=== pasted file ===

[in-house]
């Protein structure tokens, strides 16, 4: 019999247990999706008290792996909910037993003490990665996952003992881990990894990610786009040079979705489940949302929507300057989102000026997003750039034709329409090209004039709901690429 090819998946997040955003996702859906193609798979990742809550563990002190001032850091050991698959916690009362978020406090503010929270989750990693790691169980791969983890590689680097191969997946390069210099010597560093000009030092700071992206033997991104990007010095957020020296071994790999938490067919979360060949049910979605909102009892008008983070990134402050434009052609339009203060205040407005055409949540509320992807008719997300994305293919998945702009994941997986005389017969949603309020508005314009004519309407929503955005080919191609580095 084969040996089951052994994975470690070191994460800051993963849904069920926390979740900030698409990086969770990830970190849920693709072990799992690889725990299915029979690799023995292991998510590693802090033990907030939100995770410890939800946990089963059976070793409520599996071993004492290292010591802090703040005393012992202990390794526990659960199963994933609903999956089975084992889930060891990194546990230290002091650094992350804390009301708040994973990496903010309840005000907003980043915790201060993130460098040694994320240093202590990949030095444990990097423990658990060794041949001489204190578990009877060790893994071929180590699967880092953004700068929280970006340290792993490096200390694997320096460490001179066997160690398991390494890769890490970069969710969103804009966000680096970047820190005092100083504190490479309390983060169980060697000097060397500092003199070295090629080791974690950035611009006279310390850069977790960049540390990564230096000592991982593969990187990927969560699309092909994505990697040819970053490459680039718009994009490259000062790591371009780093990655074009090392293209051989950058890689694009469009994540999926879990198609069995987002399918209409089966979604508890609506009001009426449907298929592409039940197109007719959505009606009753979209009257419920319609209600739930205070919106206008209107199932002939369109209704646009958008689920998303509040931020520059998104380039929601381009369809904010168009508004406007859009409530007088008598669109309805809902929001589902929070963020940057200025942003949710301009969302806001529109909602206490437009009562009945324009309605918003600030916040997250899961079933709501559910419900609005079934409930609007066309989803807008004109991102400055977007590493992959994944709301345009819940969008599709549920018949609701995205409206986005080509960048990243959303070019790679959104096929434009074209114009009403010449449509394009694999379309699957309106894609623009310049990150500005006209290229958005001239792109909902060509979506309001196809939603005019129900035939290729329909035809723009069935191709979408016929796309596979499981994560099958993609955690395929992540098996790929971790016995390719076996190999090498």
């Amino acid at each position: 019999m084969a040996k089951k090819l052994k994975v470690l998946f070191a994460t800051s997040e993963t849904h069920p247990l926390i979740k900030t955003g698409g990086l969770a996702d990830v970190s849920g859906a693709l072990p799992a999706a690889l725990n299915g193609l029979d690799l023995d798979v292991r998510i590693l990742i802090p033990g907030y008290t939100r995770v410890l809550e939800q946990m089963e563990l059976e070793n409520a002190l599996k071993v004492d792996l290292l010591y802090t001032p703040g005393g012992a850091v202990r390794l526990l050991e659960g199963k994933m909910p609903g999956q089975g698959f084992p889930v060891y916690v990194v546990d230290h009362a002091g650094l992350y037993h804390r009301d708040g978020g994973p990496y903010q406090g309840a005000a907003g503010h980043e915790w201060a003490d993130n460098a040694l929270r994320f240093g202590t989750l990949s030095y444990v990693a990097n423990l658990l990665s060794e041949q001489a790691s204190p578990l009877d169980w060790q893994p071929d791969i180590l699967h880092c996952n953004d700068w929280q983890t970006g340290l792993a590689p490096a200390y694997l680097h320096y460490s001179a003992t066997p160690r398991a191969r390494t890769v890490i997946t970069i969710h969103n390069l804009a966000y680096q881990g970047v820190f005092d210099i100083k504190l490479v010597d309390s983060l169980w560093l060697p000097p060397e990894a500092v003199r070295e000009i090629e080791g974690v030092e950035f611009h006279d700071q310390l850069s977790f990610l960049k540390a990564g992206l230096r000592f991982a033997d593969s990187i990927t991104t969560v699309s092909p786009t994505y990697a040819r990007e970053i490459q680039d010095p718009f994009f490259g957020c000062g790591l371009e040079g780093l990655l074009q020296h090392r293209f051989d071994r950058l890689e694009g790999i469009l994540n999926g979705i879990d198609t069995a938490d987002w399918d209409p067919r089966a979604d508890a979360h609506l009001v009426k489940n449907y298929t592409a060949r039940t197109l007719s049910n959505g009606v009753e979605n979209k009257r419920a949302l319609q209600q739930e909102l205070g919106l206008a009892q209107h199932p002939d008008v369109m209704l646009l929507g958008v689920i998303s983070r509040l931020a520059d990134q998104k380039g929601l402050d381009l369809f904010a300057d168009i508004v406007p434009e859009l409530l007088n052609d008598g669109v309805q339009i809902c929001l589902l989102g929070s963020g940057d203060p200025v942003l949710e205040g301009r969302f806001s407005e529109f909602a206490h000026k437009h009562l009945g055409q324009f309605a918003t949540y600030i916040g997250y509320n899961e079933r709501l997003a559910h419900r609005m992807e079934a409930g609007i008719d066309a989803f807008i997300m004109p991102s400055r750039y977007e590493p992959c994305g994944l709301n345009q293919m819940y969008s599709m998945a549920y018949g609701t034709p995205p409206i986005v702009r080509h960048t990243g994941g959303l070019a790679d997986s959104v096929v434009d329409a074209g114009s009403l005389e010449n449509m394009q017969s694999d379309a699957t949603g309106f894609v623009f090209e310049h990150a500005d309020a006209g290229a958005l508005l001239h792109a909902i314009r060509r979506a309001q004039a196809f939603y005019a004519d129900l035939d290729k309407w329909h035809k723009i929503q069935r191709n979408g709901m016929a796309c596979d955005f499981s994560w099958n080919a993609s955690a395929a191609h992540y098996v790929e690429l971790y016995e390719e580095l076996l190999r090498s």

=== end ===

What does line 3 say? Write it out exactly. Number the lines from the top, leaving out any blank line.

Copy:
């Amino acid at each position: 019999m084969a040996k089951k090819l052994k994975v470690l998946f070191a994460t800051s997040e993963t849904h069920p247990l926390i979740k900030t955003g698409g990086l969770a996702d990830v970190s849920g859906a693709l072990p799992a999706a690889l725990n299915g193609l029979d690799l023995d798979v292991r998510i590693l990742i802090p033990g907030y008290t939100r995770v410890l809550e939800q946990m089963e563990l059976e070793n409520a002190l599996k071993v004492d792996l290292l010591y802090t001032p703040g005393g012992a850091v202990r390794l526990l050991e659960g199963k994933m909910p609903g999956q089975g698959f084992p889930v060891y916690v990194v546990d230290h009362a002091g650094l992350y037993h804390r009301d708040g978020g994973p990496y903010q406090g309840a005000a907003g503010h980043e915790w201060a003490d993130n460098a040694l929270r994320f240093g202590t989750l990949s030095y444990v990693a990097n423990l658990l990665s060794e041949q001489a790691s204190p578990l009877d169980w060790q893994p071929d791969i180590l699967h880092c996952n953004d700068w929280q983890t970006g340290l792993a590689p490096a200390y694997l680097h320096y460490s001179a003992t066997p160690r398991a191969r390494t890769v890490i997946t970069i969710h969103n390069l804009a966000y680096q881990g970047v820190f005092d210099i100083k504190l490479v010597d309390s983060l169980w560093l060697p000097p060397e990894a500092v003199r070295e000009i090629e080791g974690v030092e950035f611009h006279d700071q310390l850069s977790f990610l960049k540390a990564g992206l230096r000592f991982a033997d593969s990187i990927t991104t969560v699309s092909p786009t994505y990697a040819r990007e970053i490459q680039d010095p718009f994009f490259g957020c000062g790591l371009e040079g780093l990655l074009q020296h090392r293209f051989d071994r950058l890689e694009g790999i469009l994540n999926g979705i879990d198609t069995a938490d987002w399918d209409p067919r089966a979604d508890a979360h609506l009001v009426k489940n449907y298929t592409a060949r039940t197109l007719s049910n959505g009606v009753e979605n979209k009257r419920a949302l319609q209600q739930e909102l205070g919106l206008a009892q209107h199932p002939d008008v369109m209704l646009l929507g958008v689920i998303s983070r509040l931020a520059d990134q998104k380039g929601l402050d381009l369809f904010a300057d168009i508004v406007p434009e859009l409530l007088n052609d008598g669109v309805q339009i809902c929001l589902l989102g929070s963020g940057d203060p200025v942003l949710e205040g301009r969302f806001s407005e529109f909602a206490h000026k437009h009562l009945g055409q324009f309605a918003t949540y600030i916040g997250y509320n899961e079933r709501l997003a559910h419900r609005m992807e079934a409930g609007i008719d066309a989803f807008i997300m004109p991102s400055r750039y977007e590493p992959c994305g994944l709301n345009q293919m819940y969008s599709m998945a549920y018949g609701t034709p995205p409206i986005v702009r080509h960048t990243g994941g959303l070019a790679d997986s959104v096929v434009d329409a074209g114009s009403l005389e010449n449509m394009q017969s694999d379309a699957t949603g309106f894609v623009f090209e310049h990150a500005d309020a006209g290229a958005l508005l001239h792109a909902i314009r060509r979506a309001q004039a196809f939603y005019a004519d129900l035939d290729k309407w329909h035809k723009i929503q069935r191709n979408g709901m016929a796309c596979d955005f499981s994560w099958n080919a993609s955690a395929a191609h992540y098996v790929e690429l971790y016995e390719e580095l076996l190999r090498s």